Gatorland is an iconic Central Florida institution dating back to 1949, and has remained a popular roadside attraction ever since, providing visitors a flipside experience to the Disney routine. It’s Florida with the sleeves cut off: part zoo, part redneck oasis. While my initial desire to visit the park hovered around personal energy levels normally reserved for church and costume drama press screenings, I have to admit that Gatorland puts on one heck of a show for those willing to embrace its small, boiled peanut charms.
Gatorland is expectedly crammed end to end with alligators of all sizes, along with an assortment of aquatic buddies, snakes, and birds to keep the park diverse. Even a petting zoo and a water park to keep kids invested. However, it’s mostly about the gators, from the holding pens to the breeding marshes to the name on the front door. Like alligators? Well, this place is the Playboy Mansion of gator farms, inviting guests into the habitat to catch an up-close glimpse of these patient beasts.
Perhaps the strangest sensation found inside the park is the understanding that the gators are aware of a human presence. Granted, it’s impossible for the reptiles to ignore the hundreds of gawkers that stroll by, but it’s still unnerving to stare inquisitively at a gator and have the creature throw the same look back. While a safe distance away (with plenty of netting and railings to prevent disaster), some of the more friendly gators swim toward visitors, waiting for the inevitable presence of food. I don’t care how much protection is offered, watching a gator slink towards you is a chilling visual. All gator-head-dancing “Pitfall” fantasies fly right out the window at that point.
There are gators for observation, gators for photo ops, and gator “actors” in various shows. Perhaps the most vivid of the daily events is the Gator Wrestling presentation, where a brash park employee enters a tentatively gated area, yanks an alligator out of its watery tranquility, and parades it around for the gathered onlookers. Perhaps a twinge of discomfort thinking about a gator tossed around for entertainment value? I can understand. With the stars of the show hissing and trying to scurry away, there’s a pall cast over the encounter that’s never fully shaken. However, the wrestling underlines how gators protect themselves in the wild and, again, permits a close-up inspection. The show itself is a one-liner fiesta, buttressed by dime-store joke book delivery, but once the wrangler starts tussling with the gator, all the planned PETA e-mails float away, replaced by a winded man vs. gator encounter that’s a hard act to find replicated anywhere else.
For those lucky enough to still have a few Hamiltons spinning around the bank account, Gatorland offers an unusual photo op. If you’ve ever wanted a chance to sit on a restrained alligator for 1.2 seconds, this is it.
During the wrestling show, the wrangler brought up something interesting: the definition of the term “Cracker.” Gatorland insists the Caucasian insult was born from early Floridian farmers who would go around cracking their whips (cue the gunshot whip demo). I’m not convinced that’s the truth, and it seems quite a leap to go from rural bullwhip antics to an impossibly insulting caricature of a toothless, NASCAR, mother/sister culture. However, Gatorland leans into the redneck branding, piping country music throughout the park and generally supporting illiteracy with wacky signage. The atmosphere lends Gatorland a special identity among the more high-tech tourist destinations that greet visitors by the millions, but, if you’re like me, and think the whole “Blue Collar” tilt of the Earth is both unfunny and repetitive, Gatorland is going to put some serious pressure on the temples at times.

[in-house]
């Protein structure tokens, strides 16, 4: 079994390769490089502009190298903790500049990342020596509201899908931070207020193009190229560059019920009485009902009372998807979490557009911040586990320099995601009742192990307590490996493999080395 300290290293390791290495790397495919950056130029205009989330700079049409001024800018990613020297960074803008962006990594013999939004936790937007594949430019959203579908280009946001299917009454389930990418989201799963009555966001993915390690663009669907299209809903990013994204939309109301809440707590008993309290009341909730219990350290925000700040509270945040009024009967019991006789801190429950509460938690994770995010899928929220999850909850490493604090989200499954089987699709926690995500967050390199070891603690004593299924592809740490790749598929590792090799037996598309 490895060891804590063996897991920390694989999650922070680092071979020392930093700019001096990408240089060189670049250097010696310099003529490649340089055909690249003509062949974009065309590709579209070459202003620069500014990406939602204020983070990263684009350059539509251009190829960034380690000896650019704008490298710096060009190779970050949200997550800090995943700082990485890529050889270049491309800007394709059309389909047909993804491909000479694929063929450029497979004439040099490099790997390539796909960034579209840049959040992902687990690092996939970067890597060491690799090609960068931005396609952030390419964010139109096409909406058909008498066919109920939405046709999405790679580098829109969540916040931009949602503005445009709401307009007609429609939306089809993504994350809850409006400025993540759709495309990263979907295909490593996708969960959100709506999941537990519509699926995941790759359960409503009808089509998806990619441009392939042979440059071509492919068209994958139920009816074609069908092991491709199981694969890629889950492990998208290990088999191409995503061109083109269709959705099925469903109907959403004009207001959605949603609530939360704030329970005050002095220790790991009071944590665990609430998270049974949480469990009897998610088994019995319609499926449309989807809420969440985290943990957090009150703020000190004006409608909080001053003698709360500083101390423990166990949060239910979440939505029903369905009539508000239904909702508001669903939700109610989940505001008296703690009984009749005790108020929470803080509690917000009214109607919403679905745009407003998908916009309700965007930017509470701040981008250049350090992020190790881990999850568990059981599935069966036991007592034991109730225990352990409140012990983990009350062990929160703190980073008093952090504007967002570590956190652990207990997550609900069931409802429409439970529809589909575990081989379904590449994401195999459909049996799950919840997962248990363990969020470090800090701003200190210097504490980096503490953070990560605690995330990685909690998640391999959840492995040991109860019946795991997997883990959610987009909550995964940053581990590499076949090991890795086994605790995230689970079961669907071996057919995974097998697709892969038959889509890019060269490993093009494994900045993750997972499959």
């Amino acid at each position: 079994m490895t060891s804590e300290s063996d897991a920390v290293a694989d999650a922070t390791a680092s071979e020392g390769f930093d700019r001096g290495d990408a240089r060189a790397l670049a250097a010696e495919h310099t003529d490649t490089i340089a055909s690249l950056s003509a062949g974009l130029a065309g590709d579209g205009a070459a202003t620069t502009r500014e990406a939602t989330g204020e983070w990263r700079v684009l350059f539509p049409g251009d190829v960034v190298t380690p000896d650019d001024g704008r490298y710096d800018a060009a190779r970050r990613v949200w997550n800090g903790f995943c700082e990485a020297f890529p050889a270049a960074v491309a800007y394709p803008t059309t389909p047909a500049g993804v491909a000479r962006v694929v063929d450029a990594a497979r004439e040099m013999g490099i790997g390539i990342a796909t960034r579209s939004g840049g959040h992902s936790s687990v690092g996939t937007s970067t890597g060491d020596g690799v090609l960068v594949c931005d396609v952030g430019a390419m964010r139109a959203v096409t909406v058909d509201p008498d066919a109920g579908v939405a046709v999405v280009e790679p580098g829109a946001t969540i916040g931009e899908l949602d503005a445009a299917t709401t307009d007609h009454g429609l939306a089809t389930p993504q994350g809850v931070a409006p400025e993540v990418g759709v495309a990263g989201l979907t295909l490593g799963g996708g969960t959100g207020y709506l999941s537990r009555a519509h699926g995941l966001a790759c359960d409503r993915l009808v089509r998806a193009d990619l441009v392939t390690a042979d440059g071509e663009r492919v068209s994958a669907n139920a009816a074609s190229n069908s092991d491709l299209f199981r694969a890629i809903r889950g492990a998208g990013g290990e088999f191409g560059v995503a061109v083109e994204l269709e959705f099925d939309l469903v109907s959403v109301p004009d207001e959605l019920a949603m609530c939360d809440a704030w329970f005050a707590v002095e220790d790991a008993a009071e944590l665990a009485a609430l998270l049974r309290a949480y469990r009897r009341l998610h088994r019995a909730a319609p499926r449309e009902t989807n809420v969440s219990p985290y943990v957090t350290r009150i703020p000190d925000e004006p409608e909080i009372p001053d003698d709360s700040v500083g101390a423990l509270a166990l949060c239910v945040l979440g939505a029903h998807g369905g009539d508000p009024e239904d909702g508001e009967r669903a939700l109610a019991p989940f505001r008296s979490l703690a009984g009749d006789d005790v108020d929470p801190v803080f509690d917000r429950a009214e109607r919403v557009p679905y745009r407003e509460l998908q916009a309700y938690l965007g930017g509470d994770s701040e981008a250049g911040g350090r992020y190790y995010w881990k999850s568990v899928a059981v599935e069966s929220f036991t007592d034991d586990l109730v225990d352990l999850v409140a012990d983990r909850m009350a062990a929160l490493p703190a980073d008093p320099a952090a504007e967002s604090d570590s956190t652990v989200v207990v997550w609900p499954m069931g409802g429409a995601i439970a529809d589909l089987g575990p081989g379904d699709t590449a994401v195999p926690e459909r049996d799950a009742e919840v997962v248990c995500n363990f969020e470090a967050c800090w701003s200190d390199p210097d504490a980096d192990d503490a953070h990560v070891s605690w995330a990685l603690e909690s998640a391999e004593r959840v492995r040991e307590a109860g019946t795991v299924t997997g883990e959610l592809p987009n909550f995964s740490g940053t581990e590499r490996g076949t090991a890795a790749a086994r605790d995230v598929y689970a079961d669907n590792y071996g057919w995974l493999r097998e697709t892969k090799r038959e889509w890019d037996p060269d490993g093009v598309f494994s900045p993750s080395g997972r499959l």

The hoedown throwdown continued to the next event of the day, The Gator Jumparoo Show. Comedically pitting two overall-wearing hicks (“Bubba” and “Cooter”) against each other in a race to feed the gators as fast as possible, the men use raw chicken to entice the creatures, hoping to lure a few out of the water for audience oohs and ahhs. Again, it’s a comedy show, so loads of pratfalls and Hee Haw jokes, furthering the country theme of the park. The gators were pretty lethargic on this day, not exactly snapping their claws for an afternoon snack. Perhaps this is why there’s so much filler. What does one do when the gators aren’t biting? Fall down and go boom. Kid tested, mother approved.
While limited to a nice 110-acre area (Disney has about 30,000), Gatorland makes the most of its space with walking trails permitting the guests an opportunity to view gators in a more natural setting. For added fun, some of the walkways are barely marked and paved, leading to a few choice moments of pure anxiety where it seems one has wandered off the established path of safety. Yay. Still, the park offers a grip of untouched Florida nature, with birds, fish, and bugs soon joining the party. Another eyebrow raiser? The park restaurant, Pearl’s Patio Smokehouse, offers a small selection of gator meat to consume. Gator meat itself is not a shocker, but the concept of buying gator meat inside a gator park is a little unnerving.
Aimed at a more down-home crowd, Gatorland is amusing and passably informative, miles away from the E-ticket rides and hostile tourist invasion that traditionally make up Central Florida recreational choices. Whether or not the park is an accurate representation of local culture is not for me to decide. All I know is this place is Foxworthy approved, with free parking and gators galore. It’s not the prettiest park in town, but its history and personality is something worth checking out.
More pictures from the day (click to huge-o-size)